MISE & Agrave; DAY
Doing justice to the video game saga Resident Evil seems to be impossible. Despite all his good intentions, filmmaker Johannes Roberts only manages to deliver a film adaptation where the zombies have lost all of their bite.
First, the flowers: Johannes Roberts did his homework well. That is obvious. The British filmmaker has thus managed to recreate the world of video games with frankly impressive thoroughness, transporting moviegoers inside the Spencer mansion and the Raccoon City police station, both identical to those players have known. & Nbsp;
But once the pleasure of seeing these mythical places come to life, what is left? Not much. Because by multiplying the winks to early fans, we lose sight here of the main objective of a horror film, which is to arouse thrills and strong emotions. & Nbsp;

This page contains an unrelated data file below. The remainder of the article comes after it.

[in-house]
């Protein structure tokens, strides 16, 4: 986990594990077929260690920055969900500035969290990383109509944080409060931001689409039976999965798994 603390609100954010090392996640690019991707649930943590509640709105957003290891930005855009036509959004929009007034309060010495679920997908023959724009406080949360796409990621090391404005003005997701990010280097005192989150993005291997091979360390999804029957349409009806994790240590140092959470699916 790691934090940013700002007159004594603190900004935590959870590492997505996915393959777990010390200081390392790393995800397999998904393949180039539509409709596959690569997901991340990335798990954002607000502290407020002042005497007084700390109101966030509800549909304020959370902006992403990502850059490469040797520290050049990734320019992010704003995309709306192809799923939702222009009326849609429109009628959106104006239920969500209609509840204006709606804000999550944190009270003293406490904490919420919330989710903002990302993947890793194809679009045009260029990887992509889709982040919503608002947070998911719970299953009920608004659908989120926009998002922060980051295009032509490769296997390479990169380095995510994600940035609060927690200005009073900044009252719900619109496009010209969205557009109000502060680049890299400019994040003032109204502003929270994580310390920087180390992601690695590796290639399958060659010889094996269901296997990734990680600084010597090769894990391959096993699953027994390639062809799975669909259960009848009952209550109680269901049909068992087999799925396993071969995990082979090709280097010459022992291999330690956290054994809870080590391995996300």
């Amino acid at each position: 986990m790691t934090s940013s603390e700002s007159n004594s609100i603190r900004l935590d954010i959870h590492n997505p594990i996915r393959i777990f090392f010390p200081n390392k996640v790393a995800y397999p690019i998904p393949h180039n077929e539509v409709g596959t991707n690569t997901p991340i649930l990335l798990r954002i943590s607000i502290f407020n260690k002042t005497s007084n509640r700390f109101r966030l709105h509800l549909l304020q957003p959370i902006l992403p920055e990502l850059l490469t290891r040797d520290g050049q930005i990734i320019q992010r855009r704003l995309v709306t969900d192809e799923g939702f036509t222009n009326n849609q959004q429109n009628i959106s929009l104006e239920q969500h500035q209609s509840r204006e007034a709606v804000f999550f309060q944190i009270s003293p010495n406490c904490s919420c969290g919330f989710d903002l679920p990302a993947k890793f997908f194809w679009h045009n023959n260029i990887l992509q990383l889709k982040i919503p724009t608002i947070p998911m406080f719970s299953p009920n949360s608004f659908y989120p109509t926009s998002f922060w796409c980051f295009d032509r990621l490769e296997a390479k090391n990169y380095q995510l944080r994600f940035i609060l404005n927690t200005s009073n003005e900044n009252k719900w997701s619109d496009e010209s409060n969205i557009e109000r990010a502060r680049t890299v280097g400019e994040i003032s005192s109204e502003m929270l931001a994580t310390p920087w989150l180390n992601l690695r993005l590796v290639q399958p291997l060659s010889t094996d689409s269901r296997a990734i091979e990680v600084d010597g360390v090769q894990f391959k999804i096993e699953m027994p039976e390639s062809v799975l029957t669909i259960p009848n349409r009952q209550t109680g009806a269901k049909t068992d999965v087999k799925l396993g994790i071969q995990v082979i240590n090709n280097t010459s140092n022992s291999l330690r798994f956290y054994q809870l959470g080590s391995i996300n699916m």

In short , no trace of the dread caused by the original games. Worse yet, the zombies in Welcome to Raccoon City turn out to be soft and, let's face it, a bit sloppy in their visual rendering.
A promising approach
Johannes Roberts had a good starting idea, however, that is to stick as much as possible to the intrigues of the first two games of the series, launched respectively in 1996 and 1998. But by condensing all these events in a film of less than two hours, he takes sometimes dubious shortcuts that will leave aficionados dubious. & nbsp;
The same goes for the characters, who are here bent to the whims of the scenario to the point of being distorted. It is difficult, among other things, to recognize the character of Leon S. Kennedy in this intrigue where he appears to us cabotin, awkward and timid. & Nbsp;
Let us hope that Johannes Roberts will be able to correct the situation for a possible sequel. .. if he has the opportunity. Because this Welcome to Raccoon City could very well sign the death warrant of a potential cinematographic saga. & Nbsp; & nbsp;
Resident Evil: Welcome to Raccoon City ★★★ 1⁄2 & nbsp; & nbsp;
- A film by Johannes Roberts & nbsp;
- With Robbie Amell, Kaya Scodelario and Avan Jogia & nbsp;